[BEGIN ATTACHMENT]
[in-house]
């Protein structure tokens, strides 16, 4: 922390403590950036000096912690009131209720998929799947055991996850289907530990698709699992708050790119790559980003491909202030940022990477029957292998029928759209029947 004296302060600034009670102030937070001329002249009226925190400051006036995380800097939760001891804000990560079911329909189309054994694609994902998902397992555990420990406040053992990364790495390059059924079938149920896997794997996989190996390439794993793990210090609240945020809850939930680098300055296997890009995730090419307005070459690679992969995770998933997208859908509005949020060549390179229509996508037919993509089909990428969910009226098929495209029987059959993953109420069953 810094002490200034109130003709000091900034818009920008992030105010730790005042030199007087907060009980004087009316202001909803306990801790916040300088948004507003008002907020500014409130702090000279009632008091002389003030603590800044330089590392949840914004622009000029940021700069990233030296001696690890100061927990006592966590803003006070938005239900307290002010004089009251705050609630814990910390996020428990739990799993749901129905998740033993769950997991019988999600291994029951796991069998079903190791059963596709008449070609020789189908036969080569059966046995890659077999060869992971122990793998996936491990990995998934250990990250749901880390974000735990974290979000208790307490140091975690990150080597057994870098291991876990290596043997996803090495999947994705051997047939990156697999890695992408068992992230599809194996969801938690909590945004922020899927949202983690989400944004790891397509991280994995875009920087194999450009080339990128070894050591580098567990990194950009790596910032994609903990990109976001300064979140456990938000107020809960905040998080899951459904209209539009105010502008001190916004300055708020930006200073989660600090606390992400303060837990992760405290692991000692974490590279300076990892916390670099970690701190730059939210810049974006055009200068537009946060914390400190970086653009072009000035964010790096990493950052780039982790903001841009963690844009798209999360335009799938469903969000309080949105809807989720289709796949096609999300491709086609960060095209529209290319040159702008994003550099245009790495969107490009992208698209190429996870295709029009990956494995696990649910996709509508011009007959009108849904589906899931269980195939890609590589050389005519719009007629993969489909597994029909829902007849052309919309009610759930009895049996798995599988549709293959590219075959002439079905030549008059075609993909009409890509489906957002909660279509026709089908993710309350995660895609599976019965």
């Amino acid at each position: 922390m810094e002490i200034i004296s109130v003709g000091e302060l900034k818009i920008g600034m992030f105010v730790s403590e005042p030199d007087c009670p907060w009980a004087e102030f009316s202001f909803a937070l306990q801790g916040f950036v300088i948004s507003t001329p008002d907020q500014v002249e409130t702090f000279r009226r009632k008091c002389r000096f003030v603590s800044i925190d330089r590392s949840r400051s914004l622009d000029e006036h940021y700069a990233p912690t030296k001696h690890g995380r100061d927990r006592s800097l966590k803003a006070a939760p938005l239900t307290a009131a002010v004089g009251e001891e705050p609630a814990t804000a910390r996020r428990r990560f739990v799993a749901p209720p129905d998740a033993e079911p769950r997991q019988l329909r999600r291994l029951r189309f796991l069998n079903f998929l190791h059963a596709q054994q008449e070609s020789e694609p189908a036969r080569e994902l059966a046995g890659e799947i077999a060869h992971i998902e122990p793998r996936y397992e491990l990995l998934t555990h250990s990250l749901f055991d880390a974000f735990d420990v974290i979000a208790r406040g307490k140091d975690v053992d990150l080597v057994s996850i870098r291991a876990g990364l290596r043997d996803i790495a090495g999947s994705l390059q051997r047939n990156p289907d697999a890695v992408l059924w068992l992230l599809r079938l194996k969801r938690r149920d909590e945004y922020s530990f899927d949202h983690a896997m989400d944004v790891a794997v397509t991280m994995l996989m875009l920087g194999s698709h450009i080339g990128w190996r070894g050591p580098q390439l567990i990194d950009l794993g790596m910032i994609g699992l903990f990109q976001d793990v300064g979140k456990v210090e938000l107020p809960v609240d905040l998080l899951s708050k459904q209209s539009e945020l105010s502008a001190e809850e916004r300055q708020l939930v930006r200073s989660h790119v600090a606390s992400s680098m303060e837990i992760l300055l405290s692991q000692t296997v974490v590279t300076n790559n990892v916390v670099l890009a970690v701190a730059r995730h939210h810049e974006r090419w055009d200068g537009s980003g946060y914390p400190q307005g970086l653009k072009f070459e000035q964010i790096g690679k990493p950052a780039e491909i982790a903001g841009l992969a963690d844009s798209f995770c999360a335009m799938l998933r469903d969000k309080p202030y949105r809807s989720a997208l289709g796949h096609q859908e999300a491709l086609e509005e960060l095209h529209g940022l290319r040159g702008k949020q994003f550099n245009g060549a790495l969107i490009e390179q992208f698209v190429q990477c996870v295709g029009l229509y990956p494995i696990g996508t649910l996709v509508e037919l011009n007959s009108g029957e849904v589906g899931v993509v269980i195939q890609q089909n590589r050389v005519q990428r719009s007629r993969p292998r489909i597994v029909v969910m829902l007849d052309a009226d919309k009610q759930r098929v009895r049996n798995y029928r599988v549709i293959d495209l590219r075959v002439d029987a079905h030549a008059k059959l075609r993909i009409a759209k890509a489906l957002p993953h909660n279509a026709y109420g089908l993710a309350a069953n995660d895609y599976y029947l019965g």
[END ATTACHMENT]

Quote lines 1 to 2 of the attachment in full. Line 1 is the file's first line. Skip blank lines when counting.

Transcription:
[in-house]
């Protein structure tokens, strides 16, 4: 922390403590950036000096912690009131209720998929799947055991996850289907530990698709699992708050790119790559980003491909202030940022990477029957292998029928759209029947 004296302060600034009670102030937070001329002249009226925190400051006036995380800097939760001891804000990560079911329909189309054994694609994902998902397992555990420990406040053992990364790495390059059924079938149920896997794997996989190996390439794993793990210090609240945020809850939930680098300055296997890009995730090419307005070459690679992969995770998933997208859908509005949020060549390179229509996508037919993509089909990428969910009226098929495209029987059959993953109420069953 810094002490200034109130003709000091900034818009920008992030105010730790005042030199007087907060009980004087009316202001909803306990801790916040300088948004507003008002907020500014409130702090000279009632008091002389003030603590800044330089590392949840914004622009000029940021700069990233030296001696690890100061927990006592966590803003006070938005239900307290002010004089009251705050609630814990910390996020428990739990799993749901129905998740033993769950997991019988999600291994029951796991069998079903190791059963596709008449070609020789189908036969080569059966046995890659077999060869992971122990793998996936491990990995998934250990990250749901880390974000735990974290979000208790307490140091975690990150080597057994870098291991876990290596043997996803090495999947994705051997047939990156697999890695992408068992992230599809194996969801938690909590945004922020899927949202983690989400944004790891397509991280994995875009920087194999450009080339990128070894050591580098567990990194950009790596910032994609903990990109976001300064979140456990938000107020809960905040998080899951459904209209539009105010502008001190916004300055708020930006200073989660600090606390992400303060837990992760405290692991000692974490590279300076990892916390670099970690701190730059939210810049974006055009200068537009946060914390400190970086653009072009000035964010790096990493950052780039982790903001841009963690844009798209999360335009799938469903969000309080949105809807989720289709796949096609999300491709086609960060095209529209290319040159702008994003550099245009790495969107490009992208698209190429996870295709029009990956494995696990649910996709509508011009007959009108849904589906899931269980195939890609590589050389005519719009007629993969489909597994029909829902007849052309919309009610759930009895049996798995599988549709293959590219075959002439079905030549008059075609993909009409890509489906957002909660279509026709089908993710309350995660895609599976019965």